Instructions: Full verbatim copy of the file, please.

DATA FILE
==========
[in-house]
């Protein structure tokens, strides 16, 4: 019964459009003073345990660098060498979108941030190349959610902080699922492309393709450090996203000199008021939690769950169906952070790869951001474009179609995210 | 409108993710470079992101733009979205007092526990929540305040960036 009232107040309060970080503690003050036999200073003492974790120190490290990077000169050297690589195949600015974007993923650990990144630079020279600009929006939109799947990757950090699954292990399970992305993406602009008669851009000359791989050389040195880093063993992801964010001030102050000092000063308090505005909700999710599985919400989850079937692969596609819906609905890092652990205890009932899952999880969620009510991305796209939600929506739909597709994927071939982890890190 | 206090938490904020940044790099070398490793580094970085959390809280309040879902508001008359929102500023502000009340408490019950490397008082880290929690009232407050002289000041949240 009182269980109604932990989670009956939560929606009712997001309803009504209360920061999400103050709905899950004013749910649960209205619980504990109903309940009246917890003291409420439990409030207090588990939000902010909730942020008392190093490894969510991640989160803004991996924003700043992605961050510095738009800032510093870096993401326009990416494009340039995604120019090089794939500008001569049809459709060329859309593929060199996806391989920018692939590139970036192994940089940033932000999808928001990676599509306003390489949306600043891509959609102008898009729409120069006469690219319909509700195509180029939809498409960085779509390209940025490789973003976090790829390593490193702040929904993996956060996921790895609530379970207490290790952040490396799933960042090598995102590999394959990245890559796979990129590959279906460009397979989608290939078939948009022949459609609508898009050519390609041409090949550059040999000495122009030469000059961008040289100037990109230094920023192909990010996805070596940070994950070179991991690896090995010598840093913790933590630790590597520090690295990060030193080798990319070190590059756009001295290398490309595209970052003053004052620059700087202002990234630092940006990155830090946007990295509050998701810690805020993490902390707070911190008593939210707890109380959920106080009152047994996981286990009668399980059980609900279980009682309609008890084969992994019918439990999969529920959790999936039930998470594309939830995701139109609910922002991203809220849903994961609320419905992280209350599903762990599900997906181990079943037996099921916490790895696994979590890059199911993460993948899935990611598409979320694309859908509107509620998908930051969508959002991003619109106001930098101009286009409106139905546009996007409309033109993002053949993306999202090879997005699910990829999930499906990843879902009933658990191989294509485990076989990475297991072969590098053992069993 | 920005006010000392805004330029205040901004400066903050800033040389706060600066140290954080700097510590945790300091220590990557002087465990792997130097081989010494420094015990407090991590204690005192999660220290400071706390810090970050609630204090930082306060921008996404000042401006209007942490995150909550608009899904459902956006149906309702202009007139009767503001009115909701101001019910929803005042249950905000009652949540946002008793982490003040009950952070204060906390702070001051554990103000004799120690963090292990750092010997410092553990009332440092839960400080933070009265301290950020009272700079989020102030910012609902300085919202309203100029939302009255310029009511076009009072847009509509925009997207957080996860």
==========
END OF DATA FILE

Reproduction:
[in-house]
């Protein structure tokens, strides 16, 4: 019964459009003073345990660098060498979108941030190349959610902080699922492309393709450090996203000199008021939690769950169906952070790869951001474009179609995210 | 409108993710470079992101733009979205007092526990929540305040960036 009232107040309060970080503690003050036999200073003492974790120190490290990077000169050297690589195949600015974007993923650990990144630079020279600009929006939109799947990757950090699954292990399970992305993406602009008669851009000359791989050389040195880093063993992801964010001030102050000092000063308090505005909700999710599985919400989850079937692969596609819906609905890092652990205890009932899952999880969620009510991305796209939600929506739909597709994927071939982890890190 | 206090938490904020940044790099070398490793580094970085959390809280309040879902508001008359929102500023502000009340408490019950490397008082880290929690009232407050002289000041949240 009182269980109604932990989670009956939560929606009712997001309803009504209360920061999400103050709905899950004013749910649960209205619980504990109903309940009246917890003291409420439990409030207090588990939000902010909730942020008392190093490894969510991640989160803004991996924003700043992605961050510095738009800032510093870096993401326009990416494009340039995604120019090089794939500008001569049809459709060329859309593929060199996806391989920018692939590139970036192994940089940033932000999808928001990676599509306003390489949306600043891509959609102008898009729409120069006469690219319909509700195509180029939809498409960085779509390209940025490789973003976090790829390593490193702040929904993996956060996921790895609530379970207490290790952040490396799933960042090598995102590999394959990245890559796979990129590959279906460009397979989608290939078939948009022949459609609508898009050519390609041409090949550059040999000495122009030469000059961008040289100037990109230094920023192909990010996805070596940070994950070179991991690896090995010598840093913790933590630790590597520090690295990060030193080798990319070190590059756009001295290398490309595209970052003053004052620059700087202002990234630092940006990155830090946007990295509050998701810690805020993490902390707070911190008593939210707890109380959920106080009152047994996981286990009668399980059980609900279980009682309609008890084969992994019918439990999969529920959790999936039930998470594309939830995701139109609910922002991203809220849903994961609320419905992280209350599903762990599900997906181990079943037996099921916490790895696994979590890059199911993460993948899935990611598409979320694309859908509107509620998908930051969508959002991003619109106001930098101009286009409106139905546009996007409309033109993002053949993306999202090879997005699910990829999930499906990843879902009933658990191989294509485990076989990475297991072969590098053992069993 | 920005006010000392805004330029205040901004400066903050800033040389706060600066140290954080700097510590945790300091220590990557002087465990792997130097081989010494420094015990407090991590204690005192999660220290400071706390810090970050609630204090930082306060921008996404000042401006209007942490995150909550608009899904459902956006149906309702202009007139009767503001009115909701101001019910929803005042249950905000009652949540946002008793982490003040009950952070204060906390702070001051554990103000004799120690963090292990750092010997410092553990009332440092839960400080933070009265301290950020009272700079989020102030910012609902300085919202309203100029939302009255310029009511076009009072847009509509925009997207957080996860």